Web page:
In our final piece on the underwater world of St Croix, we look at some of the incredible sea creatures you will find on the coral reefs of St. Croix.
The warm Caribbean waters of St. Croix are the home to some of the most exciting sea creatures. Scuba divers often tell us they just don’t want to share how good the diving is in St. Croix because they want to keep this hidden gem to themselves.
Divers find themselves immersed in the beauty of the living reef teaming with varieties of colorful schooling fish, delicate corals, and the intriguing beauty of predatory creatures such as the shark and eel. Here you are a foreigner, something new and definitely larger than anything sea creatures are used to seeing. We move differently than the usual inhabitants and exhaust air bubbles that create fear in some and curiosity in others. Schools of squid can’t see to make up their minds as they slowly approach with curiousness and caution only to quickly change color and scamper away. Minutes later they return with the same curiousness and repeat the cycle endlessly.
Not seeing any marine life? No, just not seeing fish. Although this would be virtually impossible here in this part of the Caribbean it is important to point out that nearly everything you see is alive. Coral is actually a colony of hundreds, often thousands of living creatures each individually referred to as a polyp. They eat, they breed and they offer color, shape and beauty to any living reef and a skeletal structure for which new corals can grow.
The flat sea bottom often disguises the stingray. Hidden beneath a layer of sand they often grow to be several feet in wingspan. The stingray is not aggressive and in some areas it is common to allow them to be handfed by tourists. The tail barb is for protection from predators such as the hammerhead shark. Incidents between humans and stingrays usually occur only when stepped on, but if approached from above and attempted to touch this simulates predatory action and a strike is imminent.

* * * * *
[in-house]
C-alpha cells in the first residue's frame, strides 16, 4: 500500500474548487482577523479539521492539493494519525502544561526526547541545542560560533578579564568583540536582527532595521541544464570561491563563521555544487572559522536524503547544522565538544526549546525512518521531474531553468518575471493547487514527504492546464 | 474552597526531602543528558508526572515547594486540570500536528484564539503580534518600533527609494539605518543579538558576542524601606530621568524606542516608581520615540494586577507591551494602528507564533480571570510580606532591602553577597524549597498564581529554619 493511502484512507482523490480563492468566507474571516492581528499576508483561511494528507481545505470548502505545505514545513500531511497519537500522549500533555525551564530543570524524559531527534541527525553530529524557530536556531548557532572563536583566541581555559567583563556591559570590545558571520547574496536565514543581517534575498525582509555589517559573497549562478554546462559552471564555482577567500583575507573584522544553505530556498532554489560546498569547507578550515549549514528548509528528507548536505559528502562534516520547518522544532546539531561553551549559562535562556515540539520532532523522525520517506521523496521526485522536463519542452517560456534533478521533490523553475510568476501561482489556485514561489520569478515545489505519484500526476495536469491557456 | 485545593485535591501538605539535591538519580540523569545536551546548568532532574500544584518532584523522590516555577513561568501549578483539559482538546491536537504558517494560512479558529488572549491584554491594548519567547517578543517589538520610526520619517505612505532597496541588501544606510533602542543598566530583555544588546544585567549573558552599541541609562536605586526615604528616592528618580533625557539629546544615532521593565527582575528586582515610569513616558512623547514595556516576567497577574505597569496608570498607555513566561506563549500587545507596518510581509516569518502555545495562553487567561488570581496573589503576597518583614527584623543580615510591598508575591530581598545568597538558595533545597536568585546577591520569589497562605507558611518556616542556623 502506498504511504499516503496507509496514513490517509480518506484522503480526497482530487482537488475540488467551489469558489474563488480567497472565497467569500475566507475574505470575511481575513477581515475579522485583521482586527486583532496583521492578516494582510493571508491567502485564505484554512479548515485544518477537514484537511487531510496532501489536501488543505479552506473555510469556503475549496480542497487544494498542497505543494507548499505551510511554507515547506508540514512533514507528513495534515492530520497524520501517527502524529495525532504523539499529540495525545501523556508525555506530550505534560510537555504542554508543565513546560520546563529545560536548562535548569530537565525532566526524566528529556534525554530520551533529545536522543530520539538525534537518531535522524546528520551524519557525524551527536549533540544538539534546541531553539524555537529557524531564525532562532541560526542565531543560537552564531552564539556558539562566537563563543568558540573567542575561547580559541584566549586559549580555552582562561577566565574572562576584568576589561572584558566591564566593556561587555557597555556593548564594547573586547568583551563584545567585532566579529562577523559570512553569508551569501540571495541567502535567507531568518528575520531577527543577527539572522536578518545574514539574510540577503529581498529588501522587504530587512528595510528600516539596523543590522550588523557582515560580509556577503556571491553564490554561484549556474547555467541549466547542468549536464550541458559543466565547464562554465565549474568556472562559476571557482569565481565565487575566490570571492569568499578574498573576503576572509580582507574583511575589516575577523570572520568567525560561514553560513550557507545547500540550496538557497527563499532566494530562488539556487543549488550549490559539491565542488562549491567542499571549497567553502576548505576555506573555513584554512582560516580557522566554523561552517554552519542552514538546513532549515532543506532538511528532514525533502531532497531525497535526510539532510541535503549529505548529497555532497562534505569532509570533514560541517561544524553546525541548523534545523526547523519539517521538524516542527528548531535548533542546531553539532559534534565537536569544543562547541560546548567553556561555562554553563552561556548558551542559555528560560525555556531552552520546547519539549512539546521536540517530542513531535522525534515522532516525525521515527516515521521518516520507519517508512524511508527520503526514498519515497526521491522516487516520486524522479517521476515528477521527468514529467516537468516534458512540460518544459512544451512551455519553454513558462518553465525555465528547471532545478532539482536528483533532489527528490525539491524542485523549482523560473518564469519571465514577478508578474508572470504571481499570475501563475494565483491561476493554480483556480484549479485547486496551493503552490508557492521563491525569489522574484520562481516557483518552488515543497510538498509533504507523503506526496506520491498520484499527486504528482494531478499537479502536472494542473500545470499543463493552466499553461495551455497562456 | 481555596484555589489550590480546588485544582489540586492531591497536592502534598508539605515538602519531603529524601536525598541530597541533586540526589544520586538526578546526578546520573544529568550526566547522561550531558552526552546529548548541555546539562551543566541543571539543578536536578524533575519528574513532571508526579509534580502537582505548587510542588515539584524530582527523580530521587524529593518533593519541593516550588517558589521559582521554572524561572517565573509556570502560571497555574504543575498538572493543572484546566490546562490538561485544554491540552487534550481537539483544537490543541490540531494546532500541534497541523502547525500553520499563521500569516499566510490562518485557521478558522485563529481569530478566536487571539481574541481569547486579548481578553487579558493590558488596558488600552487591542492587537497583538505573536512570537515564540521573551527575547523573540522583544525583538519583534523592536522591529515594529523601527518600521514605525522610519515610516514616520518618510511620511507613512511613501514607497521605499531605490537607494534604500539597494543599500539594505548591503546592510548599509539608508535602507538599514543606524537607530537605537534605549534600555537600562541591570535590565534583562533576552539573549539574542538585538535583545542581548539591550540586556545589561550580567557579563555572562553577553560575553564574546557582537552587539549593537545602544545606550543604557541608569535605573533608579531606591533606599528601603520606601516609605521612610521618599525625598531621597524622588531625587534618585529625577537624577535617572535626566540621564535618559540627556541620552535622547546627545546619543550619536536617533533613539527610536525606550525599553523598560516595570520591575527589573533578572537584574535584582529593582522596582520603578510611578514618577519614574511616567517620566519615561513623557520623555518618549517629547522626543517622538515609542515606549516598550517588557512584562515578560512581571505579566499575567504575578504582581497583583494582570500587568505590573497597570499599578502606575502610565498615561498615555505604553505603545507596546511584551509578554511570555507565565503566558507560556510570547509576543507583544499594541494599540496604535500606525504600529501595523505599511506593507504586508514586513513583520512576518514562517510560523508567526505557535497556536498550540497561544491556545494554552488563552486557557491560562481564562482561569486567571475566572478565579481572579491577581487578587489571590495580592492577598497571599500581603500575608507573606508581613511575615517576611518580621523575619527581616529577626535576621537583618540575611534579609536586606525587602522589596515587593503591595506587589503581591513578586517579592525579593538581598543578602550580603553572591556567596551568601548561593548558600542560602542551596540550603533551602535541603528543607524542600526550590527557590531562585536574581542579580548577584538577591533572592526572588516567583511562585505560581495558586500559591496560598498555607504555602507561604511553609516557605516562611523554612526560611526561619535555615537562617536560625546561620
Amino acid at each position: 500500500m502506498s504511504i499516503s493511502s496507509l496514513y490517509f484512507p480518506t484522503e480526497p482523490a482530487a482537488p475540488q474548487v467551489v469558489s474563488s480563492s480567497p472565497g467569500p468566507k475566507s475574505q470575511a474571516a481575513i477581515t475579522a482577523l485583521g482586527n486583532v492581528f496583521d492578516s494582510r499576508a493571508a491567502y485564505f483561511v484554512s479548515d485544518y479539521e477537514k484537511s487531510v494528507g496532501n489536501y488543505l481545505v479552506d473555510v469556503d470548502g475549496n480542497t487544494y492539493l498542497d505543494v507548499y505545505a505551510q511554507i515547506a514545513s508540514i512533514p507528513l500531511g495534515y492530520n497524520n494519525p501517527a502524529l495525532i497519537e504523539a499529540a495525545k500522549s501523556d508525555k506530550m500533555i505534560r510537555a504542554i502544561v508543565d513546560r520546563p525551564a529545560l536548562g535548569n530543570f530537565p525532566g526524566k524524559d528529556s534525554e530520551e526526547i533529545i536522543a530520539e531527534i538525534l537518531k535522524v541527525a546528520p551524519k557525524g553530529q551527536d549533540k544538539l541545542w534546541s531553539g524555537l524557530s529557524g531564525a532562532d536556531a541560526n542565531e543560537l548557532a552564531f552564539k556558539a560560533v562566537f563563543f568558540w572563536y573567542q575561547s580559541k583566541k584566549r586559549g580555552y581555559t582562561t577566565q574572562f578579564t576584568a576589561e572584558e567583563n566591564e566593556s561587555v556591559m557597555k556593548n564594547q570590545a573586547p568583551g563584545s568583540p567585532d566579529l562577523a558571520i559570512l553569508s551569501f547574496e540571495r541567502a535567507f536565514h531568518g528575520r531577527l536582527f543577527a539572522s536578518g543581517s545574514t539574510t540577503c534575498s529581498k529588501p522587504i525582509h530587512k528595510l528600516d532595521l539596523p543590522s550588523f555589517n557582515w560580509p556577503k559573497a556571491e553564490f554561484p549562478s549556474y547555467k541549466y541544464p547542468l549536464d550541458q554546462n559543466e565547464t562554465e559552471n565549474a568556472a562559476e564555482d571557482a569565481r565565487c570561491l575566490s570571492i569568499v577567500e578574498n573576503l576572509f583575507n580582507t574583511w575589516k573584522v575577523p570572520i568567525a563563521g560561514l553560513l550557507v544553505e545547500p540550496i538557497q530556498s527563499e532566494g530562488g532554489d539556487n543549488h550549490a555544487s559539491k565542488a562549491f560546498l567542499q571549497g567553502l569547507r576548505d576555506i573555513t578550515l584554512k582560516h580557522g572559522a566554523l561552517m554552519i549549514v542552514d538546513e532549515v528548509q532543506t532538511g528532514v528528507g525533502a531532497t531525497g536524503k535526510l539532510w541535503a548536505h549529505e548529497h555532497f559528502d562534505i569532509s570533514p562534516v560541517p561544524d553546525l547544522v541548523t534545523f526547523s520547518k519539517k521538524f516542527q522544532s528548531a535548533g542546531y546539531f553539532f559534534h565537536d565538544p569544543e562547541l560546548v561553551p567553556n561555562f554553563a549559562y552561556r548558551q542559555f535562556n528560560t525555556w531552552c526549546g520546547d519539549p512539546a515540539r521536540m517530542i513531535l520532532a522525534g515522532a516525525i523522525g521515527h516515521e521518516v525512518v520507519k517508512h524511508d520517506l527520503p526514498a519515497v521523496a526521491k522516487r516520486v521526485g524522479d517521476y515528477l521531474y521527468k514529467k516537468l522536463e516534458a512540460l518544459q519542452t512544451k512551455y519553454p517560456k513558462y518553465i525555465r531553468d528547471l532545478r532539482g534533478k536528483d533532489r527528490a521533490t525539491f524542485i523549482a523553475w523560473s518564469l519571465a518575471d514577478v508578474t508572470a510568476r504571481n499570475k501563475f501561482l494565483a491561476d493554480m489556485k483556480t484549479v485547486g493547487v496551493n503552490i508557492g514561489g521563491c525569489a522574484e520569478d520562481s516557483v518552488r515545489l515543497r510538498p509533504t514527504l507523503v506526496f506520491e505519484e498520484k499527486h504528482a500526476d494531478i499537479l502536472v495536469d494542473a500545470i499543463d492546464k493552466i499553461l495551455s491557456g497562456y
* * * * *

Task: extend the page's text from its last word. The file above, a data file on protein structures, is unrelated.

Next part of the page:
Sharks if seen are harmless to humans, and most fish for that matter. These hunters comb the reefs in search of food in the early hours of the evening and early dawn. Nurse sharks are often seen in these waters and aside from their shark-like appearance they favor the eating style of a catfish. The local reef shark is curious and likes to check out new things in the water like divers, but not for a meal. Small fish are the fare and divers are usually not present during their feeding hours, so rest assured if the fish they are swimming with when you see them are safe.
Each year thousands of scuba divers explore the reefs of St. Croix, and the Sugar Beach Resort can be a great place for your family vacation or group excursion. Non-divers will also find a variety of activities to keep them busy while you are out visiting undersea St. Croix. Remember, it’s never too late to learn with one of the Sugar Beach Resort affiliate dive centers.
Visit Sugar Beach Website for details on scuba diving packages available from the resort.
USVI Eagle Ray courtesy of St Croix Ultimate Blue Water Adventures